I am a cautionary tale. I transitioned from a semi-professional singer to a private voice teacher and full-time professional singer nine years ago. When I started teaching, I wanted to learn everything there was about how to teach voice and so, I attended seminars and read everything I could. Teaching my new students became an education in itself as I learned how to handle the various challenges they presented me. As time passed, my studio filled up and I became too busy with work to worry about furthering my own education. This past year, I realized I was in a teaching rut. My studio is still full and I consider myself a successful teacher, but I was bored. I had not added any new tools to my “teacher toolkit” in a long time and my students no longer taught me like they once did. I lost the spark that I had when I struck out on my own nine years ago and I wanted to find it again.
I came to teaching voice almost accidentally. My mother, an accomplished singer, started me on music at an early age – singing with her and taking piano lessons from a highly respected teacher in town. In high school, my chorus teacher mentored me and helped me compete in (and win) various vocal competitions. Despite my mother's early encouragement, my parents decided that they would not pay for a music degree so I attended a technical school where I received my Bachelor's Degree. During my time in college, I still sang and found myself being mentored by another choral director who ultimately connected me with my vocal coach. Almost 10 years later, my coach declared that she had no more to teach me. If I wanted to learn more, I would either need to go elsewhere or start teaching. My daughter was an infant so going to graduate school for music was not an option. I wanted to leave my high-tech job because of the long work hours, so I took this as an opportunity to start my own voice studio. Only when I began teaching did I realize how much my coach had done to teach me how to teach voice. To this day, many of the routines I do during the course of a lesson are rooted in what she taught me.
Teaching music extends beyond notes and rhythms. In may ways, it is “authentic intellectual work” that Newmann discussed in his Authentic Pedagogy article because when taught properly, a music student is not only learning the fundamental “how-to” for making music, but also bigger picture concepts that tie into history, music appreciation, and human physiology and emotion. Even if a student does not pursue music as a career, he or she is left with an understanding of music that allows deeper enjoyment of the art.
Being able to tap into the many different facets of music education requires continual teacher development. No one source – not even an advanced university degree in music – can completely prepare the teacher for a lifetime of teaching. Music styles evolve, research into how the human brain processes music broadens the field, and the needs of music students continually shift based on their own personal goals – just three items on a list of many moving parts in the field! Continual teacher development is required to keep up.
As in many other fields, music offers many opportunities to continue learning formally and informally. Organizations such as the National Association of Teachers of Singing (NATS) serves as a professional learning community by offering regional and national conferences, online resources and classes, and localized networking opportunities. They also offer a fantastic journal full of white papers, articles, and reviews of teaching materials. I joined NATS as soon as I was eligible to join, but until recently, I have not fully utilized their resources.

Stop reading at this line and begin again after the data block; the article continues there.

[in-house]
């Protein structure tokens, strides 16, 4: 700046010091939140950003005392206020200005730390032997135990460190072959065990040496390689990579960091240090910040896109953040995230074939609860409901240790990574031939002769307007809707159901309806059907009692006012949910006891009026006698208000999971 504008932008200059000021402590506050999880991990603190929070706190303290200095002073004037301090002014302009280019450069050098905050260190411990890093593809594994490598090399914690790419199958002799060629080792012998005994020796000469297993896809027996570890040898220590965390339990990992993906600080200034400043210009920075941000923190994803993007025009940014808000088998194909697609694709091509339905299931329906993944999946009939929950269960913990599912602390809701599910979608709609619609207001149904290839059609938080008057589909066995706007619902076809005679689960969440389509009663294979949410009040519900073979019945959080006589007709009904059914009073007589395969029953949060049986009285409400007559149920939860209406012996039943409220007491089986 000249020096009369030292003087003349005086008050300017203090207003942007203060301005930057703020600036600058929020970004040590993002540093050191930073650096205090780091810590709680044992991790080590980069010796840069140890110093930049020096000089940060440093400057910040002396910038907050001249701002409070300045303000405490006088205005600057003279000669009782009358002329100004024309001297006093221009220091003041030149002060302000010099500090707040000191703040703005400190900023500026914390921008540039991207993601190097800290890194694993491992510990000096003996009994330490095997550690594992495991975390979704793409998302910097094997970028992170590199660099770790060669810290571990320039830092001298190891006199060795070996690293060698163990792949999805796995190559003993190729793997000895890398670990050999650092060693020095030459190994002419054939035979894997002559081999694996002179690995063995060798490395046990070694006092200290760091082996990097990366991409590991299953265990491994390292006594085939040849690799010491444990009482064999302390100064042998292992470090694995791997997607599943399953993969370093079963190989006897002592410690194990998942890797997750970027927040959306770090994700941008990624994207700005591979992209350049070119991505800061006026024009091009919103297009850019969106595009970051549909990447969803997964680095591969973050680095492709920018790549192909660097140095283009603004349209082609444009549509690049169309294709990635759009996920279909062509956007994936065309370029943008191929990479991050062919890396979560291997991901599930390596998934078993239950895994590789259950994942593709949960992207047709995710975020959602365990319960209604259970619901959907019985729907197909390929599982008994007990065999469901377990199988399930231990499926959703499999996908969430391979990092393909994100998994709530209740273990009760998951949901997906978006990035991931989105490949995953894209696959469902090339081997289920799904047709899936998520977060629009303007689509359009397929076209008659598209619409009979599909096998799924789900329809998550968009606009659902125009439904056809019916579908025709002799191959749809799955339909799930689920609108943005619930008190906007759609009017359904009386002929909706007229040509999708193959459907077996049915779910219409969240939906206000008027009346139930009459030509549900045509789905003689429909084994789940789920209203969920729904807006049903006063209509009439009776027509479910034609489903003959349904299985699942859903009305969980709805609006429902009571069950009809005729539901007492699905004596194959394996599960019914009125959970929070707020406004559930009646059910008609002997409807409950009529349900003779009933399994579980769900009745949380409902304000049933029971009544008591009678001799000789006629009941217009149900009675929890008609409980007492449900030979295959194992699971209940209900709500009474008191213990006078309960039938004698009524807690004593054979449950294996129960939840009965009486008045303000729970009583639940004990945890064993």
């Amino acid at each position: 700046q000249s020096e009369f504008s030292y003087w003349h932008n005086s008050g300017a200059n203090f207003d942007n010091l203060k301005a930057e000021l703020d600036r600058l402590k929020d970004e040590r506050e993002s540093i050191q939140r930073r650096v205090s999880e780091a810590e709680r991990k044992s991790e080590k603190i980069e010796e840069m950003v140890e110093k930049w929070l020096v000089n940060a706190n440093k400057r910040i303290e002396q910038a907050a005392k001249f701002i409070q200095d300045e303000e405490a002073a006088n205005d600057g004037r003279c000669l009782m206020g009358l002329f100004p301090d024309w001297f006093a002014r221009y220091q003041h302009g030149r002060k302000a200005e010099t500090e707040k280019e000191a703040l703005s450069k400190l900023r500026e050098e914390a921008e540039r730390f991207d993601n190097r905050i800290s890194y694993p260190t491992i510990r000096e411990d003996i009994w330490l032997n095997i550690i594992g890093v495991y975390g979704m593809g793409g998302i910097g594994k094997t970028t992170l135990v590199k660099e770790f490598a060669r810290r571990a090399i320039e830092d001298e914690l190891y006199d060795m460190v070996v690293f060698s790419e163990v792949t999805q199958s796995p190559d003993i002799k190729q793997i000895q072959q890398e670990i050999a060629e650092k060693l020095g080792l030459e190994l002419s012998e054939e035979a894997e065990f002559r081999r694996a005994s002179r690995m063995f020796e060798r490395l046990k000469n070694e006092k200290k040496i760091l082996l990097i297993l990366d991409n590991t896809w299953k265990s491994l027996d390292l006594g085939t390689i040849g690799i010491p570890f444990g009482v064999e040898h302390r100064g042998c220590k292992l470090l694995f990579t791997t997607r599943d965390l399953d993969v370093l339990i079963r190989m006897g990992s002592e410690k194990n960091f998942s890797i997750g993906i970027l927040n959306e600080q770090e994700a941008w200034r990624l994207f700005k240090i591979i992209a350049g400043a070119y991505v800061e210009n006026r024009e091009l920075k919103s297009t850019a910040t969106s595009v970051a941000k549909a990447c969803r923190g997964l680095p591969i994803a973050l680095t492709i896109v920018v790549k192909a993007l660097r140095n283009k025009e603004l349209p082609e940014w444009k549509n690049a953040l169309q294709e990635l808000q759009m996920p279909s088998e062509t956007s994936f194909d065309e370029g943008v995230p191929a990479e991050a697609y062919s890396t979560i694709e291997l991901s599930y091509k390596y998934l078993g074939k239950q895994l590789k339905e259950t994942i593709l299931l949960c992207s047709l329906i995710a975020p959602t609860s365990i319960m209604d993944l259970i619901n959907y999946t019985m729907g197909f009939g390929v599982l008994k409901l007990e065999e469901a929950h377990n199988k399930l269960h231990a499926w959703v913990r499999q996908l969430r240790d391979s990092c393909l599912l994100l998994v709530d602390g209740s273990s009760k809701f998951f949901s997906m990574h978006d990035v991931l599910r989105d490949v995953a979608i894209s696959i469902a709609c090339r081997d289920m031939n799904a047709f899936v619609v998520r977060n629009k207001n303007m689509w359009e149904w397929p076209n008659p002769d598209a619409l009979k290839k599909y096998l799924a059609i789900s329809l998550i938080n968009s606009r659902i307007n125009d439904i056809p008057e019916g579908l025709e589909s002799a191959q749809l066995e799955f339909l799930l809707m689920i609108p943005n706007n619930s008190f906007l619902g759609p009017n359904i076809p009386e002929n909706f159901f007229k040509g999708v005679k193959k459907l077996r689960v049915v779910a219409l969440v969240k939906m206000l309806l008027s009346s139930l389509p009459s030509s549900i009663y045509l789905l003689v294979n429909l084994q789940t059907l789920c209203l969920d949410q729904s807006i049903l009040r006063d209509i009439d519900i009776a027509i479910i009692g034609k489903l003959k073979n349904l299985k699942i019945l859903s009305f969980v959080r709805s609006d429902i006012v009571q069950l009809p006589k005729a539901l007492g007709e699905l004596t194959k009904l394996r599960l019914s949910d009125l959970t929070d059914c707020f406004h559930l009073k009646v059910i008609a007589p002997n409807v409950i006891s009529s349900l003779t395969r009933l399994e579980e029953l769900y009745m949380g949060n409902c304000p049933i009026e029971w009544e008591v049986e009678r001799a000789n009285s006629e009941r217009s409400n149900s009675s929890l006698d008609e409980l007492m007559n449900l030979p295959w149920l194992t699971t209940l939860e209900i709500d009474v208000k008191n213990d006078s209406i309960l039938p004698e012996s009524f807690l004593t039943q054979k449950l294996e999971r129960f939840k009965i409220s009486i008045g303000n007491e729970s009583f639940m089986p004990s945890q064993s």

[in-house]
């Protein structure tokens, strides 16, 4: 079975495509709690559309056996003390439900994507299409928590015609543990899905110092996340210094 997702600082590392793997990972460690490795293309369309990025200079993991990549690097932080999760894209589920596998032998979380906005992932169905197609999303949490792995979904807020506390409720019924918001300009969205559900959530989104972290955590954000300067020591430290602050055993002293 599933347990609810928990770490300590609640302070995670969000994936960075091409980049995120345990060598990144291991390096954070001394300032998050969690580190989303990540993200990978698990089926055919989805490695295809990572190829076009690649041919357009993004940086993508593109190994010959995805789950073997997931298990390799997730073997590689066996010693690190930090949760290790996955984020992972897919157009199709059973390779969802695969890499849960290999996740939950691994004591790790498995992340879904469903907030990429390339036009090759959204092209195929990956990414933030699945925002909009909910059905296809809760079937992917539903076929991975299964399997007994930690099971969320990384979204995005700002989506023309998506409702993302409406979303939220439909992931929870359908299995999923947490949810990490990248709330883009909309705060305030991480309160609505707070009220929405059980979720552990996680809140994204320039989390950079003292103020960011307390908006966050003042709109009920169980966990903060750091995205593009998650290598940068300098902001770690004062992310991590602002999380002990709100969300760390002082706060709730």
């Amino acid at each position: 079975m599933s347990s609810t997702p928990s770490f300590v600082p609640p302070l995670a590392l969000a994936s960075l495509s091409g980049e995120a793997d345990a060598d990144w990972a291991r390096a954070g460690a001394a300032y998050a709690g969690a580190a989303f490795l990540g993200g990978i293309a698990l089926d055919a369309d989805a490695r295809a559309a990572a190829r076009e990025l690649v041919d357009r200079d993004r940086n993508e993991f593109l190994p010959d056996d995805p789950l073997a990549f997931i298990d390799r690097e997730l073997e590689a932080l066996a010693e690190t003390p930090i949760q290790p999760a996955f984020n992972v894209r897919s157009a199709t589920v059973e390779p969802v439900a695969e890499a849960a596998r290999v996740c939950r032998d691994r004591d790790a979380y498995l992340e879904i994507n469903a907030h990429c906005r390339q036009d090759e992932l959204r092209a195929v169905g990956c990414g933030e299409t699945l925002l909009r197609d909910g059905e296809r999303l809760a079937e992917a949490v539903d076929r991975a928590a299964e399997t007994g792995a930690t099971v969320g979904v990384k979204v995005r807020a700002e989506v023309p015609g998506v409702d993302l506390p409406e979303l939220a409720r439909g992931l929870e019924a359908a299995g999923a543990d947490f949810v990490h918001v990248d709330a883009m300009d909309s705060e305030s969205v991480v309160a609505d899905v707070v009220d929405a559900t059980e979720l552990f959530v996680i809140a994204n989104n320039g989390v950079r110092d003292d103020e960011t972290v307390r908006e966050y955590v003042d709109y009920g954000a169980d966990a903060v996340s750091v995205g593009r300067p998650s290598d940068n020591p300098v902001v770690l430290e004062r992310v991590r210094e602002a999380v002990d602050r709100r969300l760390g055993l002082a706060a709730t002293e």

This past summer, I evaluated my current situation as a teacher and determined that I needed a change in order to continue in the profession. I love many aspects of my work, but I need to grow and learn so I can better teach my students and stay engaged. I am already utilizing the NATS resources more fully, and I am in the process of laying the groundwork necessary to toward my PhD in Vocal Pedagogy. A Vocal Pedagogy degree will give me many more tools in my teacher's toolkit, and will also allow me to expand from just teaching voice students to training voice teachers and/or work in the therapeutic realm of vocal health. These prospects excite me and I look forward to discovering where this path may lead.
In the short term, using Evans' terminology in her teacher development article, I am focusing mainly on my “functional development” by working on an online vocal pedagogy certificate and an online music theory and composition certificate from two different respected music schools. This will fill in some gaps in my learning and will give me the credibility I need when I apply for my graduate degree. In the meantime, I am doing what I can for my “attitudinal development” through classes such as the Foundations for Learning series. My short term goal is to find resources that I can use immediately while building toward the long term goal of an advanced degree.
I learned a valuable lesson this summer: I need to check in with myself more regularly and evaluate where I am – a practice that is regularly discussed in this very course! My cautionary tale is ending as I am learning to feed the teacher inside of me so that she may grow and flourish.
Evans, L., “What is Teacher Development?”, Oxford Review of Education, Vol. 28, No. 1, 2002
Newmann, F., “Authentic Intellectual Work: What and Why?”, Authentic Pedagogy, Vol. 8, No. 1, Fall 2000
Stoll, L., Bolam, R., McMahon, A., et al, “What is a professional learning community? A Summary”